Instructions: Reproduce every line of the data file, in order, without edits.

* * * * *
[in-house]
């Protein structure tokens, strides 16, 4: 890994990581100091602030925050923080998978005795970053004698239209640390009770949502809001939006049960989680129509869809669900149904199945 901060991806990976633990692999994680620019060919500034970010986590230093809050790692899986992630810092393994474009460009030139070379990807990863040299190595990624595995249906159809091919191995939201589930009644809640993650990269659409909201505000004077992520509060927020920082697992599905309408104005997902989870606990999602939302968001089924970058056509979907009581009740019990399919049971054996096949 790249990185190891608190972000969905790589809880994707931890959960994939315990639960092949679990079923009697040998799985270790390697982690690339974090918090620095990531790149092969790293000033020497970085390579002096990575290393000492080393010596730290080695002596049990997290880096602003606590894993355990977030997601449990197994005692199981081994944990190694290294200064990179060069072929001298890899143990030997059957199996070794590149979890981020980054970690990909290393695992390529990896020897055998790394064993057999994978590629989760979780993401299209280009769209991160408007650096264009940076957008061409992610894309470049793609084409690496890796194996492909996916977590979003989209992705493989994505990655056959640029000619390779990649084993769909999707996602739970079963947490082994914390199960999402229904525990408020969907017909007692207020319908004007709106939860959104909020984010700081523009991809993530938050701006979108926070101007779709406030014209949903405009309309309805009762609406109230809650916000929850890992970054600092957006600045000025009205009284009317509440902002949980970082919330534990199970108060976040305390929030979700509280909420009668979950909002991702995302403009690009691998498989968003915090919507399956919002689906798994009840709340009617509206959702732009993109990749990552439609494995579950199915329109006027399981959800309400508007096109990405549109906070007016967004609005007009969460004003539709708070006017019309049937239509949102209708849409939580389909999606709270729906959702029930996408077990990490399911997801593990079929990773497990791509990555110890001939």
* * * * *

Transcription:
[in-house]
């Protein structure tokens, strides 16, 4: 890994990581100091602030925050923080998978005795970053004698239209640390009770949502809001939006049960989680129509869809669900149904199945 901060991806990976633990692999994680620019060919500034970010986590230093809050790692899986992630810092393994474009460009030139070379990807990863040299190595990624595995249906159809091919191995939201589930009644809640993650990269659409909201505000004077992520509060927020920082697992599905309408104005997902989870606990999602939302968001089924970058056509979907009581009740019990399919049971054996096949 790249990185190891608190972000969905790589809880994707931890959960994939315990639960092949679990079923009697040998799985270790390697982690690339974090918090620095990531790149092969790293000033020497970085390579002096990575290393000492080393010596730290080695002596049990997290880096602003606590894993355990977030997601449990197994005692199981081994944990190694290294200064990179060069072929001298890899143990030997059957199996070794590149979890981020980054970690990909290393695992390529990896020897055998790394064993057999994978590629989760979780993401299209280009769209991160408007650096264009940076957008061409992610894309470049793609084409690496890796194996492909996916977590979003989209992705493989994505990655056959640029000619390779990649084993769909999707996602739970079963947490082994914390199960999402229904525990408020969907017909007692207020319908004007709106939860959104909020984010700081523009991809993530938050701006979108926070101007779709406030014209949903405009309309309805009762609406109230809650916000929850890992970054600092957006600045000025009205009284009317509440902002949980970082919330534990199970108060976040305390929030979700509280909420009668979950909002991702995302403009690009691998498989968003915090919507399956919002689906798994009840709340009617509206959702732009993109990749990552439609494995579950199915329109006027399981959800309400508007096109990405549109906070007016967004609005007009969460004003539709708070006017019309049937239509949102209708849409939580389909999606709270729906959702029930996408077990990490399911997801593990079929990773497990791509990555110890001939």